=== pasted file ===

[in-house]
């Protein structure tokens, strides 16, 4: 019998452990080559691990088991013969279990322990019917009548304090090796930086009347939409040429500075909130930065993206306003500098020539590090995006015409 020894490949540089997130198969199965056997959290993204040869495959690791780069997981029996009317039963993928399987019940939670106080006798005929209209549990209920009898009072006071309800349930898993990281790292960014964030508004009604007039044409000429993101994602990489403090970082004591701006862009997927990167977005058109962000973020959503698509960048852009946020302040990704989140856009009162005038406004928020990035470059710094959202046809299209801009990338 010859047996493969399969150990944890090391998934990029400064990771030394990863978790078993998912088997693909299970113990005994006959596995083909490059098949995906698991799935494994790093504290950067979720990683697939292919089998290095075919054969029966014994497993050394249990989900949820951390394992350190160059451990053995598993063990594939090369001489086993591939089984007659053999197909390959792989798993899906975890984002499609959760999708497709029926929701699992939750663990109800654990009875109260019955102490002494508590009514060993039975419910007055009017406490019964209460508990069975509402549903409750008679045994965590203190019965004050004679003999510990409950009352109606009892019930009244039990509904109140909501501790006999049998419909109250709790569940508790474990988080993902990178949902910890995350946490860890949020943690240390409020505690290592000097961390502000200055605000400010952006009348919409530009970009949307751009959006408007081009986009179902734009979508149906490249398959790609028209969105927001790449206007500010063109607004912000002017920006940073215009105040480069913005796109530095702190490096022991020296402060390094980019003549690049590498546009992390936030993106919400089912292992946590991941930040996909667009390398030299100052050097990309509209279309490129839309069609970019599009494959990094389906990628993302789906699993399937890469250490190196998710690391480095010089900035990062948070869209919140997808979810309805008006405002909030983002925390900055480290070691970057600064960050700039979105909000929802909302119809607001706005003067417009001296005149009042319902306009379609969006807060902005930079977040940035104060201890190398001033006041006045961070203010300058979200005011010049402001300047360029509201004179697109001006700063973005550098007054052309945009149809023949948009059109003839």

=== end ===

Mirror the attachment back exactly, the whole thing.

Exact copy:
[in-house]
């Protein structure tokens, strides 16, 4: 019998452990080559691990088991013969279990322990019917009548304090090796930086009347939409040429500075909130930065993206306003500098020539590090995006015409 020894490949540089997130198969199965056997959290993204040869495959690791780069997981029996009317039963993928399987019940939670106080006798005929209209549990209920009898009072006071309800349930898993990281790292960014964030508004009604007039044409000429993101994602990489403090970082004591701006862009997927990167977005058109962000973020959503698509960048852009946020302040990704989140856009009162005038406004928020990035470059710094959202046809299209801009990338 010859047996493969399969150990944890090391998934990029400064990771030394990863978790078993998912088997693909299970113990005994006959596995083909490059098949995906698991799935494994790093504290950067979720990683697939292919089998290095075919054969029966014994497993050394249990989900949820951390394992350190160059451990053995598993063990594939090369001489086993591939089984007659053999197909390959792989798993899906975890984002499609959760999708497709029926929701699992939750663990109800654990009875109260019955102490002494508590009514060993039975419910007055009017406490019964209460508990069975509402549903409750008679045994965590203190019965004050004679003999510990409950009352109606009892019930009244039990509904109140909501501790006999049998419909109250709790569940508790474990988080993902990178949902910890995350946490860890949020943690240390409020505690290592000097961390502000200055605000400010952006009348919409530009970009949307751009959006408007081009986009179902734009979508149906490249398959790609028209969105927001790449206007500010063109607004912000002017920006940073215009105040480069913005796109530095702190490096022991020296402060390094980019003549690049590498546009992390936030993106919400089912292992946590991941930040996909667009390398030299100052050097990309509209279309490129839309069609970019599009494959990094389906990628993302789906699993399937890469250490190196998710690391480095010089900035990062948070869209919140997808979810309805008006405002909030983002925390900055480290070691970057600064960050700039979105909000929802909302119809607001706005003067417009001296005149009042319902306009379609969006807060902005930079977040940035104060201890190398001033006041006045961070203010300058979200005011010049402001300047360029509201004179697109001006700063973005550098007054052309945009149809023949948009059109003839």